One of my favorite traditions is going out to lunch after Cedarbrook’s closing ceremonies.  This meal allows my children to share their experience from the week.  While they may be complaining and frustration, I redirect the topic toward their favorite or most memorable moments of camp.  As I listen, this conversation provides a transition from summer camp back to reality.  Often, my kids talk about what they would do differently to improve things for next year.  This debriefing session gives my wife and I the opportunity to share our perspectives and hopefully promote spiritually growth during this upcoming school year.  May this year’s experience inspire souls to follow Christ daily.

by Jay Mankus

 

How Did I Get This Way?

When puberty begins in junior high, teenagers undergo a series of changes.  Depending upon the choices made and friendships established, this will shape the path individuals take in high school.  For those who are able to continue their education in college, majors, professors and relationships will further dictate who you become.  Despite this journey, many adults awake to an epiphany “how get I get this way?”

Blessed [fortunate, prosperous, and favored by God] is the man who does not walk in the counsel of the wicked [following their advice and example], nor stand in the path of sinners, nor sit [down to rest] in the seat of scoffers (ridiculers), Psalm 1:1.

Skarlett Riot sings about this in the song Voices.  The opening stanza refers to whispers which restrict what you hear.  The next stanza refers to being paralyzed, unable to control your mind.  Finally, this British rock band uses imagery of Cain’s conversation with God in Genesis 4:6-7 to suggest demons can get into your head.  The moment individuals begin to listen to these demonic influences, souls can relate to the words of the apostle Paul in Romans 7:13-20, doing the opposite of you want.

But his delight is in the law of the Lord, and on His law [His precepts and teachings] he [habitually] meditates day and night. And he will be like a tree firmly planted [and fed] by streams of water, which yields its fruit in its season; Its leaf does not wither; and in whatever he does, he prospers [and comes to maturity], Psalm 1:2-3.

The Psalmist has a much easier explanation for how did I get this way.  The author lists three basic distractions in life: following the crowd, hanging around those who bend the rules and joining this behavior by lowering your standards.  The best way to avoid giving into temptation is by embracing the Bible.  Those who make a habit of following biblical teaching will be to endure spiritual droughts that cause faith to waver.  Thus, if you are shocked by the person that you have become, follow the Psalmist advice to flee any voices in your head.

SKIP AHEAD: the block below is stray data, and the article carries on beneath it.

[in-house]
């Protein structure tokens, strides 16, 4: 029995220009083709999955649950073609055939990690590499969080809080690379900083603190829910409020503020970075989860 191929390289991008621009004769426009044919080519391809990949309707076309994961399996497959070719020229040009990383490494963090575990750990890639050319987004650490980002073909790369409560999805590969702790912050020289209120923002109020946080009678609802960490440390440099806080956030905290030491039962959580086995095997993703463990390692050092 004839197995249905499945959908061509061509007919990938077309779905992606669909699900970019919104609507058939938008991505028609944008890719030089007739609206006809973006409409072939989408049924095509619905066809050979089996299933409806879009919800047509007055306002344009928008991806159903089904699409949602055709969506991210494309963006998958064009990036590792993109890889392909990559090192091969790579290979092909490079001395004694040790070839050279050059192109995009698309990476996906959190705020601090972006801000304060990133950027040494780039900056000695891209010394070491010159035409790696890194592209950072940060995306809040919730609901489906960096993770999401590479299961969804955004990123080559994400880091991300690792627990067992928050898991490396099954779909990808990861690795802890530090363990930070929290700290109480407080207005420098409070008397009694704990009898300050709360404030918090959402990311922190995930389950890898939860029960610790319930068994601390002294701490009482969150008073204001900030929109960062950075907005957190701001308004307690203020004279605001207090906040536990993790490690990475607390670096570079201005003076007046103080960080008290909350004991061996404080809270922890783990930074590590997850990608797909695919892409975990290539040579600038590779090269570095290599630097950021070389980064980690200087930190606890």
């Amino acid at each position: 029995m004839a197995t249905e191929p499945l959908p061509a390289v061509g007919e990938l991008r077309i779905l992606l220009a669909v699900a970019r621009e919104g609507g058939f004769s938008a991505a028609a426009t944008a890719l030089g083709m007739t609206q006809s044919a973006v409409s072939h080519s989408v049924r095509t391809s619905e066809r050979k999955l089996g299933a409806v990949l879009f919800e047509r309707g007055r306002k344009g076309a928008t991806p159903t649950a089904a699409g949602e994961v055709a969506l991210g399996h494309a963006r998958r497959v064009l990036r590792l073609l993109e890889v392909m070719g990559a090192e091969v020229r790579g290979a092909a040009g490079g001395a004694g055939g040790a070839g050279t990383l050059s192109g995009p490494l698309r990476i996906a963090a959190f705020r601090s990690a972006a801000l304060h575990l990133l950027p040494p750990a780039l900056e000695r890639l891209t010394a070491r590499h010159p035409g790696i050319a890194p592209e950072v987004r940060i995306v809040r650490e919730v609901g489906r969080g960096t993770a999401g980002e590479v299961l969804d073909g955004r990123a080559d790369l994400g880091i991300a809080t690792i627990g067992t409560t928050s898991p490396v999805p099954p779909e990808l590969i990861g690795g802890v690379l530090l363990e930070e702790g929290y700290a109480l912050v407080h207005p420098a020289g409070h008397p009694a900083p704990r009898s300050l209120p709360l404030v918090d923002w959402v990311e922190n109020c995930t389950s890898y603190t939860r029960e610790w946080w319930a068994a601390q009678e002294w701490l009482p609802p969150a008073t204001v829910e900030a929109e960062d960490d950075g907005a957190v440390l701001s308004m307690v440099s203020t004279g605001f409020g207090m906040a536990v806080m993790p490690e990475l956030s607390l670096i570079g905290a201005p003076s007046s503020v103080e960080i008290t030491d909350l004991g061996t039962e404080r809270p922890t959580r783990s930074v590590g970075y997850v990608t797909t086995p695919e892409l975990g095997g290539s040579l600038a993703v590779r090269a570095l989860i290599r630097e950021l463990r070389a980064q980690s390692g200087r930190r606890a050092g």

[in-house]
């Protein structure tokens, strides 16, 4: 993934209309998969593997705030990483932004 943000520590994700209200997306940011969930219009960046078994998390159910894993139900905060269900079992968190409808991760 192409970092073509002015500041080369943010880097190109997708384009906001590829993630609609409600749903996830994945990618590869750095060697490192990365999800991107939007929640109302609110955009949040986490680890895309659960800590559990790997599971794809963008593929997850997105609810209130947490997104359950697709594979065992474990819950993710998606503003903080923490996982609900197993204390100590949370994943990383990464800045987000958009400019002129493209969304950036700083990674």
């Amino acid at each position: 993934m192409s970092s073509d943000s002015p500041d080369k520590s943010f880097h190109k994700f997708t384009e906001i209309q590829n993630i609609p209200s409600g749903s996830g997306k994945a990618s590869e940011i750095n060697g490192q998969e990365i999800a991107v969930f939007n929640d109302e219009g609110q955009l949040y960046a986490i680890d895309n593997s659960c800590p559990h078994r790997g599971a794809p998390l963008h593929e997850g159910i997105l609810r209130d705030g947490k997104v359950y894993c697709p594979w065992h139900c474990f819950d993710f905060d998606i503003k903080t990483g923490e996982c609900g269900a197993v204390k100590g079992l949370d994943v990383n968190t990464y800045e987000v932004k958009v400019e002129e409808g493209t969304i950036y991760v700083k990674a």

by Jay Mankus

A Nation of False Witnesses

I was first introduced to the ten commandments through CCD, the Catholic version of Sunday School.  These ten standards were drilled into my mind as God’s expectations for human beings to follow.  As a young boy, I didn’t understand love or know how these principles would shape my life.  Yet, this portion of the Bible serves as the cornerstone for being civilized.  Anyone who adheres to the final six commandments follows the golden rule, treating others as you want to be treated.

12 “Honor (respect, obey, care for) your father and your mother, so that your days may be prolonged in the land the Lord your God gives you.

13 “You shall not commit murder (unjustified, deliberate homicide).

14 “You shall not commit adultery.

15 “You shall not steal [secretly, openly, fraudulently, or through carelessness].

16 “You shall not testify falsely [that is, lie, withhold, or manipulate the truth] against your neighbor (any person), Exodus 20:12-16.

After attending seminary for two years, my understanding of the ten commandments grew.  Jesus’ response to a first century religious leader below highlights two distinct sections.  The first four commandments are focused on loving God.  The final six commandments emphasize loving your neighbor.  Within his book Mere Christianity, C.S. Lewis refers to Cardinal and Theological virtues.  Anyone can follow the final six commandments if you are determined to do so.  However, loving God requires the Holy Spirit which is only available to those who enter into a personal relationship with Jesus Christ, Romans 10:9-10.